I recently spoke with a group of Nigerian leaders who were visiting Yale. I expressed to them my confidence in the long-term outlook for oil demand. A booming middle class in the emerging markets, I argued, would consistently demand more fuels. They were engaged throughout my talk and cared about many different topics, but kept returning to one.
“OK, but Vikram, what will oil prices be next year?” I answered honestly, “I don’t know.”
Several other questions came up, but then another person asked, “OK, very compelling presentation, thank you. But do you think oil prices will be higher or lower next year than they are today?” Again, I pleaded ignorance.
The process continued, and eventually, everyone was laughing about the persistent focus on oil prices.
Oil has long been a source of geopolitical and economic power. It’s driven countries to war; it’s propped up dictatorships. There’s a lot riding on the price of oil, and it rightfully garners disproportionate attention. Some observers stress about whether OPEC will try to manipulate oil prices, while others predict its demise. But this focus may be concealing another very important development, one in which you are personally involved.
Have a cordless land-line (remember those?) or a smartphone? A tablet? Well, they all depend on batteries. Batteries suffuse our lives on an everyday basis, even if we only notice them when they run low on charge. In fact, the “Low Battery” warning generates enough angst that a rechargeable charger industry has rapidly sprung up and is today thriving. Of course, we may soon need to have rechargeable chargers to recharge the rechargeable chargers once they run low, and heaven help us, we’re 10 minutes away from a traditional outlet… But I digress. My point is very straightforward: We have an insatiable thirst for stored and easily transported power.
The devices that allow us to function would themselves not function without our trusty portable sources of power. Lithium is a crucial ingredient in these batteries and may one day eclipse oil as a source of geopolitical and economic power.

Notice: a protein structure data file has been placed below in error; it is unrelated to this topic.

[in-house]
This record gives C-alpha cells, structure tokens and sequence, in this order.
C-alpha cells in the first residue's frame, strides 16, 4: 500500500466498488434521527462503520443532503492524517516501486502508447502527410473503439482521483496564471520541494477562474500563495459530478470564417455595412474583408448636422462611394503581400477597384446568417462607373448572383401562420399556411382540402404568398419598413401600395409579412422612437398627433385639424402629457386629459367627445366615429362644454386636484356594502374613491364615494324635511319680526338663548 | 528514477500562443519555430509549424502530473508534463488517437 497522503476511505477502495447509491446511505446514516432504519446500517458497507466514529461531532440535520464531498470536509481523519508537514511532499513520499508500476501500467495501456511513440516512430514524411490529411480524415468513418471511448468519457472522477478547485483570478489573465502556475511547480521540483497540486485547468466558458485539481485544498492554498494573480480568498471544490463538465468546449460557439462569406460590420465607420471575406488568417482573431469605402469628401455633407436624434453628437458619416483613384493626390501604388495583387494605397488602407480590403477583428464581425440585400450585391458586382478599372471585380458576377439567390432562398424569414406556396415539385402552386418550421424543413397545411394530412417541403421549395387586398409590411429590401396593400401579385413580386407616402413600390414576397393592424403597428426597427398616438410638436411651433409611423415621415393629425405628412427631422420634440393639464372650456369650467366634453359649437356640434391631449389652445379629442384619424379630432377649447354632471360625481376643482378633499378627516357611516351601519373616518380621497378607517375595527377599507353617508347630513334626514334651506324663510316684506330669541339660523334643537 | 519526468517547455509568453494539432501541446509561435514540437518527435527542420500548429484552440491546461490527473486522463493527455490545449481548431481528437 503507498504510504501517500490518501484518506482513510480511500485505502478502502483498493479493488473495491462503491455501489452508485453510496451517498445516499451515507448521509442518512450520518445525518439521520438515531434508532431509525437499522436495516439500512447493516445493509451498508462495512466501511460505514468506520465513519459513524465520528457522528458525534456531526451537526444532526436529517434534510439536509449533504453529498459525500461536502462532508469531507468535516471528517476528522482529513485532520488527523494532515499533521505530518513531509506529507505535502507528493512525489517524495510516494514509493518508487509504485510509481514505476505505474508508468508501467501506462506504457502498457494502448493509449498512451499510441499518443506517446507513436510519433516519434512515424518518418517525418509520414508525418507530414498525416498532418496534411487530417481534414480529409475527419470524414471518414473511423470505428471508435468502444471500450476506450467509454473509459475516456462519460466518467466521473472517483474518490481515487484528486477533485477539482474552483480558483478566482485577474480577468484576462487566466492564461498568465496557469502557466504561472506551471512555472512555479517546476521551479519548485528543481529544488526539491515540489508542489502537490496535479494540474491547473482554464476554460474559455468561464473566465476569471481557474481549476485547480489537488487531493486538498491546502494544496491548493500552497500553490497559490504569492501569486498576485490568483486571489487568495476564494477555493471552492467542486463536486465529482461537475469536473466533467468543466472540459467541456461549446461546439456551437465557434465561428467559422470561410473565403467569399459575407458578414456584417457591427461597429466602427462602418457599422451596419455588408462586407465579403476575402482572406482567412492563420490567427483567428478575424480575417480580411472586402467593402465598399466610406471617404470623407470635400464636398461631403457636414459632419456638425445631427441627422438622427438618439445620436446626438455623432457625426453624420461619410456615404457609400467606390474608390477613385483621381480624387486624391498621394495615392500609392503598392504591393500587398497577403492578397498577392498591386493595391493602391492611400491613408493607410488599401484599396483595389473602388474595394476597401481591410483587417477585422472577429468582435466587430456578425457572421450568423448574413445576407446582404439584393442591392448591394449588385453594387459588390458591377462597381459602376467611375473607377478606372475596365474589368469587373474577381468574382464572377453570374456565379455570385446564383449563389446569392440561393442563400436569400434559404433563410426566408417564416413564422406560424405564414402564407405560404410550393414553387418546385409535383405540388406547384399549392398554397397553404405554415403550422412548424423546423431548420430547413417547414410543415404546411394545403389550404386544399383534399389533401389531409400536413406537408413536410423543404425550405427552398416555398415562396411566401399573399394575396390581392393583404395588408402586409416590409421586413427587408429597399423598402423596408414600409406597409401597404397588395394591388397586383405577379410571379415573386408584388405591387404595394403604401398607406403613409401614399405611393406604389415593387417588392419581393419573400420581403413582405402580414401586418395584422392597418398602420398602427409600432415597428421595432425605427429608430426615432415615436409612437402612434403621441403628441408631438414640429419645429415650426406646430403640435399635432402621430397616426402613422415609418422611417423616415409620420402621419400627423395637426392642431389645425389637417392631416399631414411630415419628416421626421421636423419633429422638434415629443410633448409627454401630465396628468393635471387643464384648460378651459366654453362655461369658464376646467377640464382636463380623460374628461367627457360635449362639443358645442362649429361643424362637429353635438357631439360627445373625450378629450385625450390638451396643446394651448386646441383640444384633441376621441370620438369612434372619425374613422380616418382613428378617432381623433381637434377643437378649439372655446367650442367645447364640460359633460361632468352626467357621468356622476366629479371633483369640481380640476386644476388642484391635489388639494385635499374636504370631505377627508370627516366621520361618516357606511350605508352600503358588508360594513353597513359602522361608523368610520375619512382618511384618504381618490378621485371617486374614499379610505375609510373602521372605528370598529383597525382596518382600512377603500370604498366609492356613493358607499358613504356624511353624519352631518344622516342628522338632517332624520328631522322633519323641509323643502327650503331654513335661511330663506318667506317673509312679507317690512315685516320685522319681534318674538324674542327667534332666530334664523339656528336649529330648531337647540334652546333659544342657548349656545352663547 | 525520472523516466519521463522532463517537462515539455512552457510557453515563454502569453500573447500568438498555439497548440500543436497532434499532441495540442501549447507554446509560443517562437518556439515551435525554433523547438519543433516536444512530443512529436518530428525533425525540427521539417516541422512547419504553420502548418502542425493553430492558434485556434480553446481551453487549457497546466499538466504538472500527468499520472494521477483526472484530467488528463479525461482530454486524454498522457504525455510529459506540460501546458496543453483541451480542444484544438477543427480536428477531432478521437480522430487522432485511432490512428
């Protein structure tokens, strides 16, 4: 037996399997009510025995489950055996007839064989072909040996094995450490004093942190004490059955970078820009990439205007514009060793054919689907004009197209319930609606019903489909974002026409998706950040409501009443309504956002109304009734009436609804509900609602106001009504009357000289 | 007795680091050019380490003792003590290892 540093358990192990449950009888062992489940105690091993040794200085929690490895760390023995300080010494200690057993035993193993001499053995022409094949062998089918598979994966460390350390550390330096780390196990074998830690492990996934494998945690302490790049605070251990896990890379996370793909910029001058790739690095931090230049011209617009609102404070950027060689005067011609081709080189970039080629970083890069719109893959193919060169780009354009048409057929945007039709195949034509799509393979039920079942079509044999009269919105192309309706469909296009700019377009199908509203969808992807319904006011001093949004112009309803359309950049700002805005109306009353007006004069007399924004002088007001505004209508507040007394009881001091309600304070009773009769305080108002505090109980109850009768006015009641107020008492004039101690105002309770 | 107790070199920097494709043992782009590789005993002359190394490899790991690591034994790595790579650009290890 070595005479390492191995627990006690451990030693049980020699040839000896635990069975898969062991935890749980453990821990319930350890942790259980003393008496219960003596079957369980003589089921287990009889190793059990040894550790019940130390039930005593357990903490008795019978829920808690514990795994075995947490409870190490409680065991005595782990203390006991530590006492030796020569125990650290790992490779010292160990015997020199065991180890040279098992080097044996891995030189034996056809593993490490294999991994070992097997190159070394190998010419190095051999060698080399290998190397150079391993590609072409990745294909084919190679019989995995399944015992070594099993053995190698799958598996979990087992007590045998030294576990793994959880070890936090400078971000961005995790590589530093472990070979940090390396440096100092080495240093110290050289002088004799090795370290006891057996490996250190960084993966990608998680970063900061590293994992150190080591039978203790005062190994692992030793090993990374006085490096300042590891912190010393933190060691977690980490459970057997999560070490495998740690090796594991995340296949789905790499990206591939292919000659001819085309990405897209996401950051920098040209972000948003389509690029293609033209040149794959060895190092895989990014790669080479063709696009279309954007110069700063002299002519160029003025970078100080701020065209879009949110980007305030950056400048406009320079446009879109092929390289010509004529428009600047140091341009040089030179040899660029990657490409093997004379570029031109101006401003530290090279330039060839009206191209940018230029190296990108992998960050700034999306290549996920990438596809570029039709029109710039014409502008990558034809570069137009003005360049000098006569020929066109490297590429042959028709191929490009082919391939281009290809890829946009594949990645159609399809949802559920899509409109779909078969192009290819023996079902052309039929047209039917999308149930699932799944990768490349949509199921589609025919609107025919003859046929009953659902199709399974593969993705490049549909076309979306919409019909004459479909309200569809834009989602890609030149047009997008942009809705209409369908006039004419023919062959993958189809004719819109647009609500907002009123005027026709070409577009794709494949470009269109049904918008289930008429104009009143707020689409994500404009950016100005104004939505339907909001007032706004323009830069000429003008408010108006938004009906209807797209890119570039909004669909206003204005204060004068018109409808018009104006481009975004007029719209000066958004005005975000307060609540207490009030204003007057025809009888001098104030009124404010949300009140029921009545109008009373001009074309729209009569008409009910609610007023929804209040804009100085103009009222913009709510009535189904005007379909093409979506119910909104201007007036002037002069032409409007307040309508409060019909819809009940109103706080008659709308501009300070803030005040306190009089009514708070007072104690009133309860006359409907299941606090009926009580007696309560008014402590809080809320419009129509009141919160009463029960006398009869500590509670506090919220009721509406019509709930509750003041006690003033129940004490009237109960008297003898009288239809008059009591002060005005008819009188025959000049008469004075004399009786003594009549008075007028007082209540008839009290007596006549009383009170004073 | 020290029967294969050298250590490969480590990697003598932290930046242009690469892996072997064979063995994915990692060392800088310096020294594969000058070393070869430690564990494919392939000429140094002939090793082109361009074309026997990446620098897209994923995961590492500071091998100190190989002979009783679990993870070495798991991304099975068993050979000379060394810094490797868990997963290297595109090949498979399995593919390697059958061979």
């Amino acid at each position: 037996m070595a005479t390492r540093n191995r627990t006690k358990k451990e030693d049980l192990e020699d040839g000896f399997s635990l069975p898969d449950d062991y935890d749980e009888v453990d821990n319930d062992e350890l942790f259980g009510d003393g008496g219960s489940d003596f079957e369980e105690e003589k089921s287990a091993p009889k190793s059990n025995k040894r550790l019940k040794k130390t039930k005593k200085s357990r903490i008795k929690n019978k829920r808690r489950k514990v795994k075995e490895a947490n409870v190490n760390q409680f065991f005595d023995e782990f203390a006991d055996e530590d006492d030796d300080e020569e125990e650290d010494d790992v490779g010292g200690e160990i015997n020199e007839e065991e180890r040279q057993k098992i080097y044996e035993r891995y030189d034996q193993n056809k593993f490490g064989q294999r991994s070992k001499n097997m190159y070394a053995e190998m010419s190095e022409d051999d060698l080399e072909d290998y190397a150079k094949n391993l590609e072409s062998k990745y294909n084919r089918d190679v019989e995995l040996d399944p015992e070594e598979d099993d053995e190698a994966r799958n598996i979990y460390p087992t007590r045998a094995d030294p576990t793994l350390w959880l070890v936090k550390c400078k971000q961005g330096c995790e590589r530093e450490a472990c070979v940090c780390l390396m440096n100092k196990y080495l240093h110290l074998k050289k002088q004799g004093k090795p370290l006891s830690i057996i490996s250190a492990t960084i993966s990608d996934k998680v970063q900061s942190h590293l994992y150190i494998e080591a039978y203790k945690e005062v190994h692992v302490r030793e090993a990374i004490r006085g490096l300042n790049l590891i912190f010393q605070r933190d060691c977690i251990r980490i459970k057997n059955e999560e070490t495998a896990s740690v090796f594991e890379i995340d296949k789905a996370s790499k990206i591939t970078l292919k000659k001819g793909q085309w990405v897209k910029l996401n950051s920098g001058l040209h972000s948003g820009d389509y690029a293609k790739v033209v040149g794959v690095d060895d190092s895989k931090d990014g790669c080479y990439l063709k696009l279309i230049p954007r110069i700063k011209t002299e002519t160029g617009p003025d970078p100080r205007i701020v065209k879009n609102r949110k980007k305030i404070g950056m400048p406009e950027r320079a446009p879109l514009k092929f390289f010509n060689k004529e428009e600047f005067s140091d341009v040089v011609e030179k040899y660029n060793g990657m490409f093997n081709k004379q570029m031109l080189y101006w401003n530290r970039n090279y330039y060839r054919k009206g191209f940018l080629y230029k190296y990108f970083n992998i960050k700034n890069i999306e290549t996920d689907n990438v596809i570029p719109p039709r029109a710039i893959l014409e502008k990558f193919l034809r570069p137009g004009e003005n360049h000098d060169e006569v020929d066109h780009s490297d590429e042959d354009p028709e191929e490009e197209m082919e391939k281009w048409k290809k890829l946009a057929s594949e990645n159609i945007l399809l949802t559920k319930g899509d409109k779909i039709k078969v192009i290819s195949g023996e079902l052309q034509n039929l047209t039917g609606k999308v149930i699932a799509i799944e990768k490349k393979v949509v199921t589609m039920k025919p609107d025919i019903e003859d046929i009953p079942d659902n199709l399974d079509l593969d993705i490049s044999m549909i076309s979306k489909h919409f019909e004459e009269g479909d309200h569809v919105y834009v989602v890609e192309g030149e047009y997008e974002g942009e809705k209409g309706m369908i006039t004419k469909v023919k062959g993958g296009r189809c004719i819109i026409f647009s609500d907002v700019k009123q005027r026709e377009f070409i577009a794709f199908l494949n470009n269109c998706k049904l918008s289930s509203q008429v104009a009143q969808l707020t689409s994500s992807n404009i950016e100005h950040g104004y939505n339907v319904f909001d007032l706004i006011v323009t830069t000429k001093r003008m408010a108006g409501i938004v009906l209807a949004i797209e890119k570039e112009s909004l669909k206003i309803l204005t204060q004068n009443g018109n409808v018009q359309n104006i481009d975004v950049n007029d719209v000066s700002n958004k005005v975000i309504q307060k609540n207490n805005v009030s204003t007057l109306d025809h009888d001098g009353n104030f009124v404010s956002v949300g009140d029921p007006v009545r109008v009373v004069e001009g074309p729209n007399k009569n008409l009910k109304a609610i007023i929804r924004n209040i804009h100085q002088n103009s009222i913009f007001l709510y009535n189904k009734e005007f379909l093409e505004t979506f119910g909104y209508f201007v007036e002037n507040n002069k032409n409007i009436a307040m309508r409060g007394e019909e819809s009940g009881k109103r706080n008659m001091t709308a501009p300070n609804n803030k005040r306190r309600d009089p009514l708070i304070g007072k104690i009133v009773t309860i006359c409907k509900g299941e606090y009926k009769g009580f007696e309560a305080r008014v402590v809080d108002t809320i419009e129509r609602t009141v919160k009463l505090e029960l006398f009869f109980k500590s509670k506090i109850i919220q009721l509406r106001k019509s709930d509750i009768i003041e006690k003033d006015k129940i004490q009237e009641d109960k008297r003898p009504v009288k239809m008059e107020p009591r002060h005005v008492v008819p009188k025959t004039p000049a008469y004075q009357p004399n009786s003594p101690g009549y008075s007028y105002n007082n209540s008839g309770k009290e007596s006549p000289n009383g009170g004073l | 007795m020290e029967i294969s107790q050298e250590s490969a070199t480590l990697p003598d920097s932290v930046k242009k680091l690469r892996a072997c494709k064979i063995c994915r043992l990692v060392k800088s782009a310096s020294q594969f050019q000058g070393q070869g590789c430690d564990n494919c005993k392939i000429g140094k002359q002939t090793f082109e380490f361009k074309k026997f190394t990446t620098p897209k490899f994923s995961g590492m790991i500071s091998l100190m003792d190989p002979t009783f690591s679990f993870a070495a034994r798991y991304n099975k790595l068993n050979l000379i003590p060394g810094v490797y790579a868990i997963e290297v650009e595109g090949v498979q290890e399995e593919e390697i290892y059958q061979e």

Unsurprisingly, with the proliferation of consumer electronics, global lithium production has been growing at a rapid clip, doubling in the decade leading up to 2012. Some expect the amount of lithium used in batteries could quadruple by 2020. And 2014 was also the first year in which over 30 percent of annual lithium output was directed toward consumer battery production. The price for a ton of lithium has tripled to $6,500 over the last ten years, even as the price of lithium batteries has fallen every year since 2007 by almost 15 percent. Were it not for consistent innovation, I suspect lithium prices would have risen higher faster.
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Demand for lithium is sure to increase in the coming decades — it’s expected to double over the next ten years — especially with the rise of fully electric vehicles. The poster child of this development is Elon Musk’s Tesla Motors. His multi-billion dollar Nevada “gigafactory” is slated to produce 500,000 vehicles per year by 2020. Goldman Sachs estimated that this one operation alone could demand 17 percent of the world’s lithium output. And that’s not including all the other firms that are getting in on electric cars, including the Warren Buffet-backed car company Build Your Dreams, which has ambitions on a similar scale to Musk’s Tesla.
Where will all this lithium come from? Unfortunately, the world’s lithium reserves are extremely concentrated, with the vast majority — possibly as much as 70 percent — in the Andes Mountains of Chile, Bolivia and Argentina. Other deposits are found in the U.S., China and Australia. But most of these other deposits are more expensive to mine than the Andes deposits that lie on the surface.
From 2010 to 2013, the United States imported 96 percent of its lithium from either Chile or Argentina. The renewable energy consultant Tam Hunt recently asked whether we could end up seeing a 21st century cartel of the “Lithium Producing and Exporting Countries.” It seems highly likely that the Andes countries (the “Lithium Triangle”) will amass vast economic and political power through the control of a resource critical to the functioning of the modern economy.
Others, though, are less pessimistic, noting that newfound demand is already leading to new discoveries of lithium reserves — like the motherlode discovered in Afghanistan a few years ago — and that lithium is recyclable. However it shakes out, lithium is very likely to be a centrally important global commodity worthy of everyone’s attention.